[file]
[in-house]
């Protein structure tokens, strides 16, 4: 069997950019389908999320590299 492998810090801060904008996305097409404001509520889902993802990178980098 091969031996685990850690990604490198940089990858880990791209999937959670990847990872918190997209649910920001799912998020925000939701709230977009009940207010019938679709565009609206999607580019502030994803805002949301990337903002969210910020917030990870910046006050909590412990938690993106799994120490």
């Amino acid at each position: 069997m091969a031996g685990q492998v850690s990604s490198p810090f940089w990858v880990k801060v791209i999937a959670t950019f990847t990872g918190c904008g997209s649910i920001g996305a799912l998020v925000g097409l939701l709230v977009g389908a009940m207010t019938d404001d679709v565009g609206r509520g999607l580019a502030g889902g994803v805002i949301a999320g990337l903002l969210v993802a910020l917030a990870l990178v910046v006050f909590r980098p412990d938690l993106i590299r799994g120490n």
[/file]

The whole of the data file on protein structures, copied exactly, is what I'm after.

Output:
[in-house]
């Protein structure tokens, strides 16, 4: 069997950019389908999320590299 492998810090801060904008996305097409404001509520889902993802990178980098 091969031996685990850690990604490198940089990858880990791209999937959670990847990872918190997209649910920001799912998020925000939701709230977009009940207010019938679709565009609206999607580019502030994803805002949301990337903002969210910020917030990870910046006050909590412990938690993106799994120490």
């Amino acid at each position: 069997m091969a031996g685990q492998v850690s990604s490198p810090f940089w990858v880990k801060v791209i999937a959670t950019f990847t990872g918190c904008g997209s649910i920001g996305a799912l998020v925000g097409l939701l709230v977009g389908a009940m207010t019938d404001d679709v565009g609206r509520g999607l580019a502030g889902g994803v805002i949301a999320g990337l903002l969210v993802a910020l917030a990870l990178v910046v006050f909590r980098p412990d938690l993106i590299r799994g120490n």